Eat Yourself Healthy: Food and Drink That Should Be in Your Meal Plan

The narrative of healthy, wholesome food is always changing – “eat this for a long-life, eat that for a healthy liver, drink that for good digestion” and then the next week the same foods are considered bad for us. Trying to include good quality food in your diet can be confusing and overwhelming and it can be confusing on which publications and articles to trust when they change their mind every few minutes. Luckily, there is a trusted list of good, nutritious foods that you can include in your meals without it coming back to haunt you and facilitates a healthy lifestyle. You just need to find your preferences and start building your meal plan around your favourite tastes.

The Secret of Eating What You Like

As we get older, it can be more difficult to eat healthier as our ‘free-time’ becomes more restricted and seemingly most healthy lifestyle meals require meal prep and a long cooking time. However, that’s not always the case and there are plenty of meals that can be prepared in fewer than 30 minutes while supporting a balanced diet.

For example, skinless poultry and fresh vegetables are great for supporting a heart-healthy diet and can simply be added altogether to a roasting tray and baked in the oven until the juices run clear before enjoying for dinner. Two servings of this a week can drastically reduce strain on your heart, decrease changes of heart disease and help with high blood pressure.

These low effort meals don’t require much time to put together and you can incorporate as much of your favourite vegetables as you like to ensure you get a satisfying meal that doesn’t leave you hungry.

Alternate/Intermittent Fasting

Fasting has become a popular method of encouraging a healthier lifestyle, supported by a joint University study. This might be fasting for a certain time period, 16 hours in a 4 day stretch or as talked about in the study, fasting on alternate days (only taking in water, black/green tea and coffee) and eating what you like on non-fasting days.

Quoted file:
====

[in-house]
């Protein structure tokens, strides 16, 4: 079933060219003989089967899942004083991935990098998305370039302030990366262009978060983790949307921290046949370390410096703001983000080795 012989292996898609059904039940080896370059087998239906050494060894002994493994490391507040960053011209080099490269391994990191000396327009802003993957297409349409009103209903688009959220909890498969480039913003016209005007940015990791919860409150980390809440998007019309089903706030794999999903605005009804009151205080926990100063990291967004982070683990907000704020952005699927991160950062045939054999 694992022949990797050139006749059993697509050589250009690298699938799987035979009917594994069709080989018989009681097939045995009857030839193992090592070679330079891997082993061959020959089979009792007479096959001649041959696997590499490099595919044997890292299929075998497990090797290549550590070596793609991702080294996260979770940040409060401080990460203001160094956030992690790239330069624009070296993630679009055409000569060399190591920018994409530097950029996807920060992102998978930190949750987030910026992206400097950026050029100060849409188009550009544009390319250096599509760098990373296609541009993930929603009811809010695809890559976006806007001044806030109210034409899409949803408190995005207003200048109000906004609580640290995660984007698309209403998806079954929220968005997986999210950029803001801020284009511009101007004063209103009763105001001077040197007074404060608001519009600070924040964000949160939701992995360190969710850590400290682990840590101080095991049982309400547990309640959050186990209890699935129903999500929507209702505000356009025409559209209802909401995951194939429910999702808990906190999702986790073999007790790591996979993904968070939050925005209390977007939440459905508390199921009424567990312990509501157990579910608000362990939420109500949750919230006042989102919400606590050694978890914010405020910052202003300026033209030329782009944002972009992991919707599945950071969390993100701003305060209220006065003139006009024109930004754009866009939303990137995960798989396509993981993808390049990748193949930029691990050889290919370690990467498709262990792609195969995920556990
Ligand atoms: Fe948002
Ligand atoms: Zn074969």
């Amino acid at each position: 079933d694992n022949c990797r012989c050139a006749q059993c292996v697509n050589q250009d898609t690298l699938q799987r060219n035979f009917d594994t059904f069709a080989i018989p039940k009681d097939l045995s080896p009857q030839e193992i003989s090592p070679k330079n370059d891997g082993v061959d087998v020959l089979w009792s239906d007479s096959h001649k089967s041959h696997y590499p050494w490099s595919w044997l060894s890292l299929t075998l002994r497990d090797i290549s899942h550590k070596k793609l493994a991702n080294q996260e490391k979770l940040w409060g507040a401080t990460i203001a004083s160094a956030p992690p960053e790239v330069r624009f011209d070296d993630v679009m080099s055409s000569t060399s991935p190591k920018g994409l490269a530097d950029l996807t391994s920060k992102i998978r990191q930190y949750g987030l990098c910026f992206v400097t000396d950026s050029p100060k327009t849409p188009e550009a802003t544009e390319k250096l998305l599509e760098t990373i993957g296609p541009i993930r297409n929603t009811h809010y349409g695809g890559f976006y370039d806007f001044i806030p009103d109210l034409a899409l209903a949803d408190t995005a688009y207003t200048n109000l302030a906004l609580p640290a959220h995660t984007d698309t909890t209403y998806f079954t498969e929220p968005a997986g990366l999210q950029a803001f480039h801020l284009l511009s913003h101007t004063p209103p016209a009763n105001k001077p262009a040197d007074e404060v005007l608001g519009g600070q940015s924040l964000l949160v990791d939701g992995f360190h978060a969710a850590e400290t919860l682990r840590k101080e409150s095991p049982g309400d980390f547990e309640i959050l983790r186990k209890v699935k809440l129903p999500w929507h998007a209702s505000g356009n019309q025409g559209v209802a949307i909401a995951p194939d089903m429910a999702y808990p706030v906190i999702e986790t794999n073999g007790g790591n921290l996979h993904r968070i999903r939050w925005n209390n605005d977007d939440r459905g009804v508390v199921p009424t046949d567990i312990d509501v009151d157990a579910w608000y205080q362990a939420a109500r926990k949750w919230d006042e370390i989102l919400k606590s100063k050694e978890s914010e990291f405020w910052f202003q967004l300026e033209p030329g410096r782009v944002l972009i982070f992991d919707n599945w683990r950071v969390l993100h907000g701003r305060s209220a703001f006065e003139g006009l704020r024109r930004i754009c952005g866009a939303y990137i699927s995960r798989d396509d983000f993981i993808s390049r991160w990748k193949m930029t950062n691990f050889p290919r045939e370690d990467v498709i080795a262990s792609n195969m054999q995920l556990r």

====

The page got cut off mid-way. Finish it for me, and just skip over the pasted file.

Fasting isn’t a new fad and has been around since the days of the cavemen (the alternate day fasting method is also referred to as the ‘caveman diet’) and it does have its place as part of a healthy diet. Results from the study showed that those that were part of the alternate day fasting group lost on average 3.5kg over the 4 weeks and showed no ill-effects from fasting, while those in the control group still dropped their calorie intake but only dropped on average 0.19kg.

Fasting is a standard part of some religions, for example, day-fasting is practiced during the month of Ramadan for Muslims. Some individuals don’t have the option but to fast as they find themselves in situations outside of their control; like refugees, those in war-torn countries and families that have fallen below the poverty line through no fault of their own. Food banks supported by good-hearts and charity organisations are a necessity in today’s world so the next time you are doing your weekly shop, consider picking up a few extra tins that can help feed the fasting and provide nutritious support to families in need.

Foods to Rely On

Wondering what should be making a regular appearance on your shopping list? Find some inspiration in our list of healthy foods below!

  1. Apples, high in vitamin C, antioxidants and fibre for good digestion
  2. Eggs, always the topic of disagreement but proven healthy time and time again and full of good nutrients
  3. Strawberries, high in nutrients, vitamin C, fibre and manganese but low in calories and carbs
  4. Chicken breasts, remove the fattier cuts of the breast and you’ve got a low in fat, low in calories and high in protein meat that is versatile for cooking with
  5. Bell peppers, available in a rainbow of colours while also being deliciously sweet and crunchy, add this excellent source of antioxidants and vitamin C to your list
  6. Salmon, a popular oily fish, salmon is considered a luxury taste with a high amount of nutrients such as omega-3 fatty acids and protein

Other nutritious foods include; shrimp, brown rice, oats, kidney beans, tuna, tomatoes, onions, garlic, cauliflower, walnuts, lamb, lemons, and pineapples. Don’t forget that fruits can be high in natural sugars as well as their other benefits!

A blogger by passion and working as a digital marketing manager in one of the leading digital marketing blog of USA. Also, loves music, travelling, adventure, family and friends.
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